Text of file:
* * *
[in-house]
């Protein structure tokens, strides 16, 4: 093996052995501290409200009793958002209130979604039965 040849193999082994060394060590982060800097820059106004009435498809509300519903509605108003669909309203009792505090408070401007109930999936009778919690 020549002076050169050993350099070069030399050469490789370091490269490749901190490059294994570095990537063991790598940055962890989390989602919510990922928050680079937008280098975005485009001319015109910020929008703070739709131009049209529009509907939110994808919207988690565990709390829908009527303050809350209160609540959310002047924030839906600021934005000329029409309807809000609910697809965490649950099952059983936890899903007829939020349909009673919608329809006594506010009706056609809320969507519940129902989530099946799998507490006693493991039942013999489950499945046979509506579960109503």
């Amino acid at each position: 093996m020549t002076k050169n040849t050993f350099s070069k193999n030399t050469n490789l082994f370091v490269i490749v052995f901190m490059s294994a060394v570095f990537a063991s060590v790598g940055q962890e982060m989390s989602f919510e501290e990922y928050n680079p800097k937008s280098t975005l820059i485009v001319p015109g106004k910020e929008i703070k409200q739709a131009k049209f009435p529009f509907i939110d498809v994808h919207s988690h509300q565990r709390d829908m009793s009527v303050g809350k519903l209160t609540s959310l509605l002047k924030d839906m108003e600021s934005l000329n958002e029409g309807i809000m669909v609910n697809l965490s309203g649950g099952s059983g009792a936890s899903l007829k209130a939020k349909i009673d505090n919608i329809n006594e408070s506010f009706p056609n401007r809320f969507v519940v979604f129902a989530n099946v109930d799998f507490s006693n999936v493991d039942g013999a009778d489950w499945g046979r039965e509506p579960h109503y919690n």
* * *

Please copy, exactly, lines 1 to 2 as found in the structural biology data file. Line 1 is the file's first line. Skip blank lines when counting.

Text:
[in-house]
């Protein structure tokens, strides 16, 4: 093996052995501290409200009793958002209130979604039965 040849193999082994060394060590982060800097820059106004009435498809509300519903509605108003669909309203009792505090408070401007109930999936009778919690 020549002076050169050993350099070069030399050469490789370091490269490749901190490059294994570095990537063991790598940055962890989390989602919510990922928050680079937008280098975005485009001319015109910020929008703070739709131009049209529009509907939110994808919207988690565990709390829908009527303050809350209160609540959310002047924030839906600021934005000329029409309807809000609910697809965490649950099952059983936890899903007829939020349909009673919608329809006594506010009706056609809320969507519940129902989530099946799998507490006693493991039942013999489950499945046979509506579960109503």